Master limited partnerships, or MLPs, are a unique corner of the energy sector that produce high yields without the strict ties to interest rates. These dividend-generating machines are allowed to pass a majority of their profits to shareholders through distributions, which make them attractive for income-seekers.
In addition, they don’t follow the same price patterns as traditional stocks and bonds, which is a bonus for those looking to diversify or balance a broad mix of assets.
I like to classify MLPs as an alternative income asset class because of these unique properties. MLPs don’t operate like a traditional energy company. Rather, they offer a toll-road style business that operates pipelines, storage facilities, and other infrastructure needs for oil and natural gas commodities.
This makes their business models less susceptible to the whims of commodity markets and offers a steadier stream of reoccurring revenue.
Many investors like to own MLPs directly within a taxable account because there can be some tax benefits available for sophisticated shareholders. Each direct investor in an MLP is considered a limited partner and thus is sent a K-1 at the end of the year according to their proportionate share of the financial outcome.
However, there are also a number of ways to own these securities through a diversified and liquid investment vehicle that offer their own benefits and risks.
There are 25 MLP ETFs and ETNs trading on U.S.-listed exchanges. While many of these funds show similar characteristics, there are often very unique index construction techniques that set them apart from each other.
The largest fund in this space is the Alerian MLP (NYSEARCA:AMLP), an ETF that has more than $9 billion in total assets. AMLP tracks the 25 largest MLPs by market cap and had a 30-day SEC yield of 7% as of the end of 2014. Top holdings include Enterprise Products Partners L.P. (NYSE:EPD), Magellan Midstream Partners, L.P. (NYSE:MMP) and Plains All American Pipeline, L.P. (NYSE:PAA).
Click to EnlargeAs you can see on the chart, AMLP has been guilty by association with regards to the deflation in energy prices over the last six months. This ETF has seen a marked increase in volume and volatility as a result of the downgraded expectations for energy-related companies.
However, on a relative basis, this MLP index has held up far better than traditional oil-producer stocks.
One of the differentiating factors in owning AMLP versus a direct investment in a master limited partnership is that you will not receive a K-1 at tax time, which can be a headache to deal with. Instead, all distributions will be reported on a 1099 like most conventional ETFs. It also means that AMLP incurs a hefty expense ratio — about 8.5%, according to some calculations — most of which is to cover tax liabilities.
If you are looking for a more diversified MLP ETF with defensive properties, you may want to consider the First Trust North American Energy Infrastructure Fund (NYSEARCA:EMLP). This actively managed ETF selects both MLP and traditional utility companies operating in the U.S. and Canada. EMLP has a wider base of 66 holdings and total assets of more than $1 billion.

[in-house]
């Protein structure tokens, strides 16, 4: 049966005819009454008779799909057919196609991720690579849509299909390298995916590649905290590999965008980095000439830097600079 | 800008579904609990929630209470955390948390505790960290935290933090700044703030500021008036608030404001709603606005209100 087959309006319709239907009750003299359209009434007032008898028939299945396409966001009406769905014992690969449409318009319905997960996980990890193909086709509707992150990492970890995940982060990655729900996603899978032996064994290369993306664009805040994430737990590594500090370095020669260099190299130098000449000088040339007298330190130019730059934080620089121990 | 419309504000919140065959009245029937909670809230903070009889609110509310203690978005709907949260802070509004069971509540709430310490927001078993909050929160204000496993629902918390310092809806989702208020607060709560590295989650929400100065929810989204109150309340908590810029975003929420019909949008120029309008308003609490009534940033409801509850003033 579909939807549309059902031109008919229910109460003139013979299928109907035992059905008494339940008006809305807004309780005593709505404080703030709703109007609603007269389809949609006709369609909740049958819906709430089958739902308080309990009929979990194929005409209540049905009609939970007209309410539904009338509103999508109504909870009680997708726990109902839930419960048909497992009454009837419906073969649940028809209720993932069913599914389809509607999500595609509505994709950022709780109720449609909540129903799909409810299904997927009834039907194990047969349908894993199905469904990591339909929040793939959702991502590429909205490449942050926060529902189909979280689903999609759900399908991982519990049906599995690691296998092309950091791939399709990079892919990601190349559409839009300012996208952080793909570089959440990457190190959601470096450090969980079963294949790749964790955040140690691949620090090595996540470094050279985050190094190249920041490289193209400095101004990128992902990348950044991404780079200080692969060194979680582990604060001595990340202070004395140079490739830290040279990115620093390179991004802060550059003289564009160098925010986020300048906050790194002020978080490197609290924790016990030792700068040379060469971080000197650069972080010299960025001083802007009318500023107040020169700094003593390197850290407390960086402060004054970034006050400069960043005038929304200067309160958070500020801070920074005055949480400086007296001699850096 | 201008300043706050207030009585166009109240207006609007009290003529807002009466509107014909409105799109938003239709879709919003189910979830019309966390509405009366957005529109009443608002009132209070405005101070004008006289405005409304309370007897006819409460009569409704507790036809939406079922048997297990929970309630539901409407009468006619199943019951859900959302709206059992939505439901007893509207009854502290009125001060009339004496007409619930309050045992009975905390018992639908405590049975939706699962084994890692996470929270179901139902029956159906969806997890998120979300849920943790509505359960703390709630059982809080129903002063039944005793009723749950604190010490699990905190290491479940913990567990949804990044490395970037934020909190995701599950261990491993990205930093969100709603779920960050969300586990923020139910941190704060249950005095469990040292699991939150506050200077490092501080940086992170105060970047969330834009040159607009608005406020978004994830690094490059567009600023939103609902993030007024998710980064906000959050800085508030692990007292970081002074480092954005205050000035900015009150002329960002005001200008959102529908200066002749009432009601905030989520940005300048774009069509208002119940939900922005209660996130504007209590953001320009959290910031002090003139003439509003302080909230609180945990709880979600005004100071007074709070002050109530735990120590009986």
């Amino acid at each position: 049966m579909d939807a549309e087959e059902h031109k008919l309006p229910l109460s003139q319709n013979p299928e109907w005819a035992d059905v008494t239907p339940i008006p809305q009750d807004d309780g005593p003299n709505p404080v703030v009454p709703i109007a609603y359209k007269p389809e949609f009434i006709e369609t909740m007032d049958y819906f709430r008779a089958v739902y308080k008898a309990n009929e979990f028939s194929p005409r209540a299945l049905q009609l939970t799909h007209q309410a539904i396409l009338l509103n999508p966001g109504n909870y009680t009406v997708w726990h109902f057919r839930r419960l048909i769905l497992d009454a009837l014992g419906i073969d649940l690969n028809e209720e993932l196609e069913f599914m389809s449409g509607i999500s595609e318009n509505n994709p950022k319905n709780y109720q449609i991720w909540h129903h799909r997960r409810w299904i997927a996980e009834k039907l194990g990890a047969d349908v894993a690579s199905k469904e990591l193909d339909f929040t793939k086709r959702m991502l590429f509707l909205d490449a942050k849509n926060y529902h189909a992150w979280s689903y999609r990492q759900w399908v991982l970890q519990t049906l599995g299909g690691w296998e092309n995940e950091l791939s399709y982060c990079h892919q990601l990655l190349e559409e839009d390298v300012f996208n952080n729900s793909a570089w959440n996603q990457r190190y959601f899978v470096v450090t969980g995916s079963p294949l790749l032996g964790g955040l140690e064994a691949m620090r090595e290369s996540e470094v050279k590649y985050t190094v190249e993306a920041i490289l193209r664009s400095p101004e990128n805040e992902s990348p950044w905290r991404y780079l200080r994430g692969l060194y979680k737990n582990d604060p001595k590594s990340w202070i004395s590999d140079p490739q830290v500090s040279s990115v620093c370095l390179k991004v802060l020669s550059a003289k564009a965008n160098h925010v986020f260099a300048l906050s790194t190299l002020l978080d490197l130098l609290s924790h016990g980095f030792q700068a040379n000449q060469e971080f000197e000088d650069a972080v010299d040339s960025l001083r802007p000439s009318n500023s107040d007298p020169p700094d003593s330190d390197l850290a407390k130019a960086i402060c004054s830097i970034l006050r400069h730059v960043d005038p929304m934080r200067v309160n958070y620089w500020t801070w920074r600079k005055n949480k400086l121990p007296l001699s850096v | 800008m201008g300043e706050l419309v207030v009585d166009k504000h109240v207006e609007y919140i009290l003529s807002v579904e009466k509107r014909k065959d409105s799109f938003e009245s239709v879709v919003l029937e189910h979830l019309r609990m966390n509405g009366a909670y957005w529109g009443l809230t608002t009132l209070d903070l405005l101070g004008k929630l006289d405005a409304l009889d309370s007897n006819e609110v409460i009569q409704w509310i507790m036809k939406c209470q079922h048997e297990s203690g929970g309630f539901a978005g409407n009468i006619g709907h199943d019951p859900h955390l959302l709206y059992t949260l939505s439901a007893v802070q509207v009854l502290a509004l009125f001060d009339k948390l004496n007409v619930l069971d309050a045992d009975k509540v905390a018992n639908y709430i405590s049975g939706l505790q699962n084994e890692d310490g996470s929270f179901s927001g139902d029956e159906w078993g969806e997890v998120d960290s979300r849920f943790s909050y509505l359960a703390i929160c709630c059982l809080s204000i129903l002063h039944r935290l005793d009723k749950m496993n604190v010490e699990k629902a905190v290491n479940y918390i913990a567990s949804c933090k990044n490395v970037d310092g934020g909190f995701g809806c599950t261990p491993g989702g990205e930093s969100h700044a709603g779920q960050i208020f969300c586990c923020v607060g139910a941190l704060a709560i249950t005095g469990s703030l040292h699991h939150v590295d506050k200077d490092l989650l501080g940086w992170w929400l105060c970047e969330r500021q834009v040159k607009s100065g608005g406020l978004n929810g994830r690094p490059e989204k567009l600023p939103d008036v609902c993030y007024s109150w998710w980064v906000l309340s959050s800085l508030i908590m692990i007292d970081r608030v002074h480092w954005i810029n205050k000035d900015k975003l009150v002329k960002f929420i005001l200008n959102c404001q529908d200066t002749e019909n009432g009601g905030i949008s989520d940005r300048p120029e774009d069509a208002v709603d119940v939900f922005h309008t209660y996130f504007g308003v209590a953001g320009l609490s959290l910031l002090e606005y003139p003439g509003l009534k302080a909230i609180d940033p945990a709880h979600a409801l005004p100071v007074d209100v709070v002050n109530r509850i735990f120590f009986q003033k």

The benefit to this unique strategy is the broader diversification into the utility space, which is often a stalwart sector during periods of stock market volatility. However, the tradeoff is that EMLP has a watered down 30-day SEC yield of 2.76% compared to the much higher income from AMLP.
If a high-income stream is a priority, the Yorkville High Income MLP ETF (NYSEARCA:YMLP) should be on your radar. This ETF follows the Solactive High Income MLP Index, which selects holdings according to rules-based criteria for current distribution rate and historical growth of the distribution. YMLP has a current 30-day SEC yield of 11.59%.
YMLP has 25 holdings that vary significantly in structure and asset allocation from the industry benchmark. This ETF may be an opportunity to supplement AMLP and has a tactical holding for broader coverage of the MLP space, or it can be used to enhance the overall yield of an income portfolio.
If cost of ownership is a core tenet of your screening criteria, the Global X MLP ETF (NYSEARCA:MLPA) and Global X MLP & Energy Infrastructure ETF (NYSEARCA:MLPX) are worth consideration. Both funds have one of the lowest expense ratios in this sector, with management fees of just 0.45%. MLPA follows a more traditional asset allocation to the industry benchmark with 35 holdings, while MLPX has exposure to 41 securities that are geared more towards energy infrastructure corporations.
No matter what index you ultimately choose, these ETF options can help strengthen your dividend stream and enhance the capital appreciation potential of a balanced income portfolio. With many of these funds currently well off their highs, the opportunity for new capital to be incrementally added is worth consideration.
However, because of the heightened volatility, I recommend that you pair new positions with a stop loss or sell discipline to manage downside risk.
David Fabian is Managing Partner and Chief Operations Officer of FMD Capital Management. As of this writing, he held no positions in any of the aforementioned securities. To get more investor insights from FMD Capital, visit their blog.
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